Frozen Water and Organic Material Discovered on Mercury
For the first time, scientists have confirmed that the planet Mercury holds at least 100 billion tons of water ice as well as organic material in permanently shadowed craters at its north pole.
The findings come from NASA’s MESSENGER spacecraft, which has been in orbit around the solar system’s smallest and innermost planet since 2011. Researchers have suspected that ice could exist in such craters since 1992, when Earth-based radar measurements found bright areas at the planet’s polar regions. Craters in this area cast long shadows, which prevent any sunlight from reaching their floors.
Though alternative explanations had been put forward to account for the radar-bright areas, MESSENGER has provided convincing evidence for water ice on the planet closest to our sun, where surface temperatures can sometimes reach 800 degrees Fahrenheit. The results appeared in three studies Nov. 29 in Science.
MESSENGER was able to detect water ice because it carries a neutron spectrometer that looks at energetic neutrons bouncing off Mercury’s surface. Water gives off a characteristic neutron signature. The spacecraft measured the area around Mercury’s north pole and found this characteristic signature, suggesting that between 100 billion and 1 trillion tons of water ice was present somewhere in the area. But the neutron spectrometer has fairly low resolution, on the order of hundreds of miles, so it can’t definitively say if this water is inside the craters. (If it were outside, daytime temperatures would have boiled the water away.)
Image: The topographic height of craters and surface features at Mercury’s north pole (top) and a model of the maximum amount of sunlight received in this area (bottom). Neumann et al, Science, 10.1126/science.1229764
Because they contain no light, MESSENGER’s cameras can’t see right inside the permanently shadowed regions. But the spacecraft carries a useful workaround tool. To map its height above the surface, the probe uses an altimeter that shoots a 10-nanosecond infrared laser pulse at the ground and intercepts the returning beam.
“We can measure the energy that comes back from the laser,” said planetary scientist Gregory Neumann of NASA’s Goddard Spaceflight Center, and lead author on one of the Science studies. Though the number of photons coming back is slight, “we could expect to see glints of brightness from surface water ice.”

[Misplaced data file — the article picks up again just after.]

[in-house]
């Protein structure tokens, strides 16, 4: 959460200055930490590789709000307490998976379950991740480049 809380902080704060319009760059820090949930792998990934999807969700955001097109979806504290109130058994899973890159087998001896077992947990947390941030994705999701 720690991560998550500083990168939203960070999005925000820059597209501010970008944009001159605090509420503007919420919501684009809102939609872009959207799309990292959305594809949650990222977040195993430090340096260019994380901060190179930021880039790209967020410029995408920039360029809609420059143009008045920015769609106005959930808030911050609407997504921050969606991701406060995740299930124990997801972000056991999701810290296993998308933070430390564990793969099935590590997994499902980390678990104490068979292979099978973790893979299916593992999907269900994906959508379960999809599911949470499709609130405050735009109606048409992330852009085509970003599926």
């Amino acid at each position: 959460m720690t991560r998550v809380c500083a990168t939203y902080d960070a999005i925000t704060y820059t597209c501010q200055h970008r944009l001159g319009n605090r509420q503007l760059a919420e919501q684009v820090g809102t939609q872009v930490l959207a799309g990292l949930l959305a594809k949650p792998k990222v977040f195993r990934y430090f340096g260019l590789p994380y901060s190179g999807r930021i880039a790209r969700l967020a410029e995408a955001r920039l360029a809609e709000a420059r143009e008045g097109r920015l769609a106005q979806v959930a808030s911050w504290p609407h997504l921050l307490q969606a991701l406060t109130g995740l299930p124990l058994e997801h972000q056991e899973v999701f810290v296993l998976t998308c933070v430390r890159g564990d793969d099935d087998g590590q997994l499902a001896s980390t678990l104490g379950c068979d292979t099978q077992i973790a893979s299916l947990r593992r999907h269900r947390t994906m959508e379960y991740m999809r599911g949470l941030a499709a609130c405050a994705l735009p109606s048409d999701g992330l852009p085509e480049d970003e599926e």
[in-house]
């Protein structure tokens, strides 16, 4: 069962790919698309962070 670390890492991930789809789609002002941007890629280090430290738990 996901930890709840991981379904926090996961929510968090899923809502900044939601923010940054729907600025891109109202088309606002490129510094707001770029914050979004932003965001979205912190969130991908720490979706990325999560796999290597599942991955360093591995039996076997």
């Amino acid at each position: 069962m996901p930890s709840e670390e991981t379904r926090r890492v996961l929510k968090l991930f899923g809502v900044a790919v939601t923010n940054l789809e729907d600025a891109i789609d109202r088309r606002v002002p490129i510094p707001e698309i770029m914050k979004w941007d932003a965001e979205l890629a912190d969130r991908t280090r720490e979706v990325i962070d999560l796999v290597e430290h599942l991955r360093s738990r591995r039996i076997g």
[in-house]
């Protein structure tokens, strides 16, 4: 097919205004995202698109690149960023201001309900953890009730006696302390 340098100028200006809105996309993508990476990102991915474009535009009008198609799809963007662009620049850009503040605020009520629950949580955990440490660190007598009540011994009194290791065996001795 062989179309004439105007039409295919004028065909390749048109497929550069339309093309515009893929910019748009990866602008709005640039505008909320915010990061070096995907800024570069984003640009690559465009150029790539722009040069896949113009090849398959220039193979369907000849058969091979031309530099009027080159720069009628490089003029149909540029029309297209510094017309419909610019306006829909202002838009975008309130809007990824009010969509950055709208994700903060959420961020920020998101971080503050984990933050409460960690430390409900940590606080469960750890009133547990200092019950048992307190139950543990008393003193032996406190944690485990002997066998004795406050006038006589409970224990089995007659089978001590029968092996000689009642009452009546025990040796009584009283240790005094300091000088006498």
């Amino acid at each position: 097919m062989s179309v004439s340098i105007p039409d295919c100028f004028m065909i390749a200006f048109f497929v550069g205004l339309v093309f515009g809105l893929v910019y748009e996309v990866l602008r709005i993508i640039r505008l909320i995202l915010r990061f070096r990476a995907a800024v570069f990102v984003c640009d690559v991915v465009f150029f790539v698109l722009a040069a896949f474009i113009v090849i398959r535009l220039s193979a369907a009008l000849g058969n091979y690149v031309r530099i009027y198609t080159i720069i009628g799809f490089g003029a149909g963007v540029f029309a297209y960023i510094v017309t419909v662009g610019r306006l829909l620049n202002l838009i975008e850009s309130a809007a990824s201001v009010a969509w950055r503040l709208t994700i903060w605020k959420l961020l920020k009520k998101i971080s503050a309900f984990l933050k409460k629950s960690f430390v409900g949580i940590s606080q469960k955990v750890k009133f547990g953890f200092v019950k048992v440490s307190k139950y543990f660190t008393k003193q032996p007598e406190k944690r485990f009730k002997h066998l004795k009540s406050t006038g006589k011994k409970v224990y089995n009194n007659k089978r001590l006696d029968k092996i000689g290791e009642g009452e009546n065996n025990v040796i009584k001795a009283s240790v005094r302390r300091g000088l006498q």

Early results from MESSENGER presented a puzzle. Not only were there no bright spots in the permanently shadowed craters where radar measurements suggested ice, the surface was actually much darker than Mercury’s average color. “We were really surprised by this,” said Neumann.
The spacecraft continued to search, examining more and more craters. Finally, the laser spotted some dazzling crater floors that were two to four times brighter than the rest of Mercury’s surface. This was finally good evidence for the long-sought water ice. By modeling the temperature in and around different craters, scientists were able to determine the northernmost craters stayed cold enough over millions of years to hold onto water ice.
But what about the strange dark craters? Radar measurements suggested ice, but MESSENGER wasn’t confirming the result. The temperature models showed that these craters corresponded exactly to regions that would sometimes receive a small amount of scattered sunlight. This itsy bit of energy would heat the frozen water’s surface enough to sublimate it away. Dark organic compounds dissolved in the ice got left behind as residue and would slowly form a black cover, about 8 to 11 inches thick, which protected any remaining ice from getting vaporized by random sunbeams.
The organic material is likely made of hydrocarbons like methane and ethane, commonly found in comets and asteroids. “At room temperature it would be kind of gooey stuff, to use the technical term,” said planetary scientist Sean Solomon of Columbia University, who leads the MESSENGER team. Because the layer is relatively thin, it’s invisible to radar.
The MESSENGER team now thinks they have a good story to explain how these polar cold traps work. Every once in a while, a comet or asteroid hits Mercury and gets annihilated. The vaporized material either floats out into space or gets blasted away by the sun but any that finds its way into a permanently shadowed region will settle down. Molecule by molecule, water and other compounds build up inside the craters. Those that never see a ray of sunlight contain mostly clean water ice. But if even a tiny amount of light intrudes, it may heat up the water and cause it to recede below a layer of organic material.
“These look like really good results, and I think they are very convincing,” said planetary scientist Johannes Benkhoff from the Institute of Planetary Research in Germany, who is the lead scientist on the European Space Agency’s BepiColombo mission, which is expected to orbit Mercury in 2022. MESSENGER will provide many follow-up opportunities for this later mission, which will have its own neutron spectrometer to map the water ice regions with greater resolution.
In addition to being an astounding result, the finding can help scientists better understand the history of Earth. Mercury is a terrestrial planet like our own and the ice provides evidence for geologically recent delivery of water and carbon-rich material to the inner solar system from comets and asteroids. This process very likely happened billions of years in the past, when the Earth first formed, creating our planet’s oceans and possibly seeding them with the material to produce life.
“There’s now this record on Mercury, a place where we least expected to find it, of this process,” said Solomon. “It gives us a window to understanding this delivery system.”